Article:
Beauty lay not in the thing, but in what the thing symbolized.
Hi! I'm Lou and I love teaching British Literature!
The literary universe sparkles and many of these wonders hail from the world of Brit Lit. Think Beowulf - journey then onto Chaucer, Shakespeare, to the Romantics, the Victorians, the War Poets and the Lost Generation and finally our most recent modernist and post-modernist forebears.
British Literature has shaped much in World Literature. And I want to celebrate it in all its curious glory.
My hope is that Literature Daydreams will become your one-stop shop for Brit Lit teaching ideas. A place where you can find inspiration for your lessons and your classroom, and a place where you can be inspired yourself.
So grab a cuppa, have a look around, and enjoy!
First up: a few quick ideas for teaching Brit Lit that you can use today!
Brit Lit Tip #1 Develop Close Analysis
If your students are struggling with close analysis then this little trick might be JUST what you need. A fantastically scaffolded way to help any student explore the connotations and inferences in a quotation. See my 'deep dive' blogpost on Rainbow Analysis and download the template to use in your class! Read more >>>here<<<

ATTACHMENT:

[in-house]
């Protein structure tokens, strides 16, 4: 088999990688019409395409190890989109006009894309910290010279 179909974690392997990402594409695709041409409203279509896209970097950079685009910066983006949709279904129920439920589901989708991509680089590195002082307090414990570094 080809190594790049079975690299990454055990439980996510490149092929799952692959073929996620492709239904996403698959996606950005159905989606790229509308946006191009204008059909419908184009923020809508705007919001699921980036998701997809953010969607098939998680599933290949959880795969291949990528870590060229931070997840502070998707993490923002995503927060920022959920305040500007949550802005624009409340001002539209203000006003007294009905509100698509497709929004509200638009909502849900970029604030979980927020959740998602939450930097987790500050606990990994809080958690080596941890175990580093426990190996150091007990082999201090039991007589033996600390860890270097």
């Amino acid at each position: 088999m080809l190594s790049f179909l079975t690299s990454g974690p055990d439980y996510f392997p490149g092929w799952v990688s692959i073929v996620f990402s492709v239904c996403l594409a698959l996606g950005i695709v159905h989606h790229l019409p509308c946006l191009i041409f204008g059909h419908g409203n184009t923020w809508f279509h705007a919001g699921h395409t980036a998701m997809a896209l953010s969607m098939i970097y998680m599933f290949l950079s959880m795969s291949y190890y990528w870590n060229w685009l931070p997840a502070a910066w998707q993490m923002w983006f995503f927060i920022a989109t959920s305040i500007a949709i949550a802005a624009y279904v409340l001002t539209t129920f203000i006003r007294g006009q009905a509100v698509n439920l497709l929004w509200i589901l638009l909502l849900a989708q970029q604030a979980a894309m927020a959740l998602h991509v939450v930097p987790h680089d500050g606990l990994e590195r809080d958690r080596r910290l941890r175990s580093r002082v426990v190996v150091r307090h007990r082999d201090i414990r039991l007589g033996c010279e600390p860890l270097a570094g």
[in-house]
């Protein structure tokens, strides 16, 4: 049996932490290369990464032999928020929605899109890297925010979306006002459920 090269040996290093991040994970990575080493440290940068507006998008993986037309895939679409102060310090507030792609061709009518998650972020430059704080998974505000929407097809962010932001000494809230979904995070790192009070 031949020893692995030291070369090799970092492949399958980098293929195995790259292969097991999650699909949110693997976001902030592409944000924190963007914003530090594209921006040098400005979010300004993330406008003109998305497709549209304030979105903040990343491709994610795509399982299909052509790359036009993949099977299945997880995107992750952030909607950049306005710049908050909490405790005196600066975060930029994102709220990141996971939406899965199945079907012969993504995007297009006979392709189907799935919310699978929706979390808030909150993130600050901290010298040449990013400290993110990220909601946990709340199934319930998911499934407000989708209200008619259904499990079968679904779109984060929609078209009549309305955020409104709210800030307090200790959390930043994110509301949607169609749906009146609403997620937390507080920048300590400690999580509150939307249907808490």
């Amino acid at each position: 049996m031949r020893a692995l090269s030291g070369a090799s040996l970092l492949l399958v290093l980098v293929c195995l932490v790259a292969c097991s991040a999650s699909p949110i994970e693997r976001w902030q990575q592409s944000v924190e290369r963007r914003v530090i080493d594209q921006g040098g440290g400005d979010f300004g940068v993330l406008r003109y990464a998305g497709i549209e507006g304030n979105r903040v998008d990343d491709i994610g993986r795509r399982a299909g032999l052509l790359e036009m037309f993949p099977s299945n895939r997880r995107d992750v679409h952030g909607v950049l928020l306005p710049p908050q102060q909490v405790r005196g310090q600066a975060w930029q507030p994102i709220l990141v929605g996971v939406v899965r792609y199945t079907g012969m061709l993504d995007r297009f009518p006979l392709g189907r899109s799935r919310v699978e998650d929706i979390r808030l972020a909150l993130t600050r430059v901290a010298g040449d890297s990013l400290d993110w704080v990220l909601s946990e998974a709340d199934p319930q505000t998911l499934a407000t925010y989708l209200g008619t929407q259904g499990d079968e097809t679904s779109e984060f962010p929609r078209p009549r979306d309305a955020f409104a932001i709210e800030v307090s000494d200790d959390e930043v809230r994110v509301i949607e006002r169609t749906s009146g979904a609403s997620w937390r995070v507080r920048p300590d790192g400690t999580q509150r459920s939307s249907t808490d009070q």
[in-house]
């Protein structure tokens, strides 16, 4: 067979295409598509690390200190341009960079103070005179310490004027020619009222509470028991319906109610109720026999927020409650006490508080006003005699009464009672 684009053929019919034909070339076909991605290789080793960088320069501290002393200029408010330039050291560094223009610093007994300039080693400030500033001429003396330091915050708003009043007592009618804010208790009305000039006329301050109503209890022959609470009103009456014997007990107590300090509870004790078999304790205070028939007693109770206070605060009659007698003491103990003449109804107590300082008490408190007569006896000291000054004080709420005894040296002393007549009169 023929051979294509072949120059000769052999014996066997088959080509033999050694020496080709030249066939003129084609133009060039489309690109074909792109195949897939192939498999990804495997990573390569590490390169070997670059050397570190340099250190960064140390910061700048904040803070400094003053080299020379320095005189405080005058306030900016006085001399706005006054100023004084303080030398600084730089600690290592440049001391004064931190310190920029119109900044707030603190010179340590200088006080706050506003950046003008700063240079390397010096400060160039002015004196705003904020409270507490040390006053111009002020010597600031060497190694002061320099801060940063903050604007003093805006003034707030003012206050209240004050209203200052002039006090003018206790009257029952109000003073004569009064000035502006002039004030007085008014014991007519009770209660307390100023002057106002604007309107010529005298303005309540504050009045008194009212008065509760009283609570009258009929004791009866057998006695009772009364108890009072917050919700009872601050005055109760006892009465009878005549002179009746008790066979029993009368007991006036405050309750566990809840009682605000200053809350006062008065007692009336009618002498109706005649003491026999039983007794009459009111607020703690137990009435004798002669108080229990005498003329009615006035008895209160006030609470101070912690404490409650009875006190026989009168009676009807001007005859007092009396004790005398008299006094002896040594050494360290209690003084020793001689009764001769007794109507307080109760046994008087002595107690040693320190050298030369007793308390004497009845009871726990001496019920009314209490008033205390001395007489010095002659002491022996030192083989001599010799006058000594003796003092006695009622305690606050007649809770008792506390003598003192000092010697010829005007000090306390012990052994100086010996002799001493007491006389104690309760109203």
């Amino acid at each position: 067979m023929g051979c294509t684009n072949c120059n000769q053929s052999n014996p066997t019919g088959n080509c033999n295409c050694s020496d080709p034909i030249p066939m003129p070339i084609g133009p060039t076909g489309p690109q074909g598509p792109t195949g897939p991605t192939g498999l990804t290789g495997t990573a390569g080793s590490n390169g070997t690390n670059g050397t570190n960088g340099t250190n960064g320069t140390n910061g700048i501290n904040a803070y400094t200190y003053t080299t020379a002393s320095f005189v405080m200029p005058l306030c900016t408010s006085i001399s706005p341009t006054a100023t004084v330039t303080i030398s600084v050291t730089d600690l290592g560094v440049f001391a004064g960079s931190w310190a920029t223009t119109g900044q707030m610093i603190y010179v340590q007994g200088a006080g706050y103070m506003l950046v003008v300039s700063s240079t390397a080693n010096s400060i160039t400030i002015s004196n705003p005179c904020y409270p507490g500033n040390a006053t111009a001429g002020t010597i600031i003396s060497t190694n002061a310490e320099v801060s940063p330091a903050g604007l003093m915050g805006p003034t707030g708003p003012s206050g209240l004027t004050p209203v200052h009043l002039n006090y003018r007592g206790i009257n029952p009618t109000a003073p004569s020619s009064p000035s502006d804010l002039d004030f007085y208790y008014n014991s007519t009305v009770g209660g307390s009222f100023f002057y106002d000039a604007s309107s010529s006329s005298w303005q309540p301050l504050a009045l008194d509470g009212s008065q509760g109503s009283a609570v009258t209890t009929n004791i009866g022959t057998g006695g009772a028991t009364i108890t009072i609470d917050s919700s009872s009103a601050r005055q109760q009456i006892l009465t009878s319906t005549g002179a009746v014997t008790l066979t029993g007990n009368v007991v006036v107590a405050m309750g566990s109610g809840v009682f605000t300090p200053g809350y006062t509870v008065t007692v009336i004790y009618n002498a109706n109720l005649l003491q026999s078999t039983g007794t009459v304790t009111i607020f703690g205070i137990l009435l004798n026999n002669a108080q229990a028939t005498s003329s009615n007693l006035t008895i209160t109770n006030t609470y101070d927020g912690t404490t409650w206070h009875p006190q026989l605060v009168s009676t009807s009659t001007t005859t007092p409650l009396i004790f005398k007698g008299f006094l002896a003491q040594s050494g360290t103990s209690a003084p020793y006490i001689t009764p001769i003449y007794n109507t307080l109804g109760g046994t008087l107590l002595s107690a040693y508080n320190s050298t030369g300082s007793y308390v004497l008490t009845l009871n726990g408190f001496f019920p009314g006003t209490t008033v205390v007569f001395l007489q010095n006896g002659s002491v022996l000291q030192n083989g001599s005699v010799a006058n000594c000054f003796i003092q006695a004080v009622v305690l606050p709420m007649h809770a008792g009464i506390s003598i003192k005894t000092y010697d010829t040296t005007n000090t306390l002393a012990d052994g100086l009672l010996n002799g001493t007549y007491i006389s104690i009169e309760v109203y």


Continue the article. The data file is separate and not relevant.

Brit Lit Tip #2 Study the Sounds
What do we do when our students are capable of going further? What’s the next step in analysis and exploration? Well in answer to that question – here's a little >>blog<<
Brit Lit Tip #3 Read with Purpose
So one of the things I LOVE about teaching 'hard' literature is that moment - that wonderful moment - when students pre-empt your teaching. You know those times when they tell you the tricky ideas or the groovy annotations before you get to say them. Yep I love it when my students have secured the skills of analysis and interpretation so well that they do my job for me! One way I do this is to teach my students to read with purpose - every line, every paragraph annotated with thoughtful...well...thoughts! See >>here<< for more info.
Brit Lit Tip #4 Love 19thc Lit
So have you ever found that your students seem to struggle more with 19th Century Lit than they do with Shakespeare? It's close proximity with modern English makes it feel like we should 'get' it.
B-u-t they keep using words like obduracy and felicity and we just don't get it!
See my >>blogpost<< on 5 things to love about 19th C fiction.
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